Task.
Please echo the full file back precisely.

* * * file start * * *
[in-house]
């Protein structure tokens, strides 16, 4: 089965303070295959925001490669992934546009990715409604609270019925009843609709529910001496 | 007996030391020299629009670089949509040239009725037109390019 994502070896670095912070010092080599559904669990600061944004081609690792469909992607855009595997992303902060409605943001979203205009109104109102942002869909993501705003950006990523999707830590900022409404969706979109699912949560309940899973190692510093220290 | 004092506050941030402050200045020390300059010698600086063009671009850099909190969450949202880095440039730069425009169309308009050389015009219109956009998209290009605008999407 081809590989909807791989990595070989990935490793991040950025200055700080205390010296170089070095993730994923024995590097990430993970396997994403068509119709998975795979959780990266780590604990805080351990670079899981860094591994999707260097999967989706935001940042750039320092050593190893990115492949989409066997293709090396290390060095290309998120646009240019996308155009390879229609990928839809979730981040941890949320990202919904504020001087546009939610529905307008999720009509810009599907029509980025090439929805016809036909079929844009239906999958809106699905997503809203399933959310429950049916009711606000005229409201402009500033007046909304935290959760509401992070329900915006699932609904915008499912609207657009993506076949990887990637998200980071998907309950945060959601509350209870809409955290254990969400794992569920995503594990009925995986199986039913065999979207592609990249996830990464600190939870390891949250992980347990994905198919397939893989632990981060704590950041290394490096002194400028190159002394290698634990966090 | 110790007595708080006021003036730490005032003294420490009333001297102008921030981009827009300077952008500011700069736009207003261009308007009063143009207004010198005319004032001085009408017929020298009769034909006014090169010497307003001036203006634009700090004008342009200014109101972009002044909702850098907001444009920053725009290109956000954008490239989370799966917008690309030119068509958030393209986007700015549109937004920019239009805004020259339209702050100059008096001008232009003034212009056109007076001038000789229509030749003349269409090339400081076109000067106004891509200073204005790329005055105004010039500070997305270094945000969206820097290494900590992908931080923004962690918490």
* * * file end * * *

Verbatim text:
[in-house]
């Protein structure tokens, strides 16, 4: 089965303070295959925001490669992934546009990715409604609270019925009843609709529910001496 | 007996030391020299629009670089949509040239009725037109390019 994502070896670095912070010092080599559904669990600061944004081609690792469909992607855009595997992303902060409605943001979203205009109104109102942002869909993501705003950006990523999707830590900022409404969706979109699912949560309940899973190692510093220290 | 004092506050941030402050200045020390300059010698600086063009671009850099909190969450949202880095440039730069425009169309308009050389015009219109956009998209290009605008999407 081809590989909807791989990595070989990935490793991040950025200055700080205390010296170089070095993730994923024995590097990430993970396997994403068509119709998975795979959780990266780590604990805080351990670079899981860094591994999707260097999967989706935001940042750039320092050593190893990115492949989409066997293709090396290390060095290309998120646009240019996308155009390879229609990928839809979730981040941890949320990202919904504020001087546009939610529905307008999720009509810009599907029509980025090439929805016809036909079929844009239906999958809106699905997503809203399933959310429950049916009711606000005229409201402009500033007046909304935290959760509401992070329900915006699932609904915008499912609207657009993506076949990887990637998200980071998907309950945060959601509350209870809409955290254990969400794992569920995503594990009925995986199986039913065999979207592609990249996830990464600190939870390891949250992980347990994905198919397939893989632990981060704590950041290394490096002194400028190159002394290698634990966090 | 110790007595708080006021003036730490005032003294420490009333001297102008921030981009827009300077952008500011700069736009207003261009308007009063143009207004010198005319004032001085009408017929020298009769034909006014090169010497307003001036203006634009700090004008342009200014109101972009002044909702850098907001444009920053725009290109956000954008490239989370799966917008690309030119068509958030393209986007700015549109937004920019239009805004020259339209702050100059008096001008232009003034212009056109007076001038000789229509030749003349269409090339400081076109000067106004891509200073204005790329005055105004010039500070997305270094945000969206820097290494900590992908931080923004962690918490």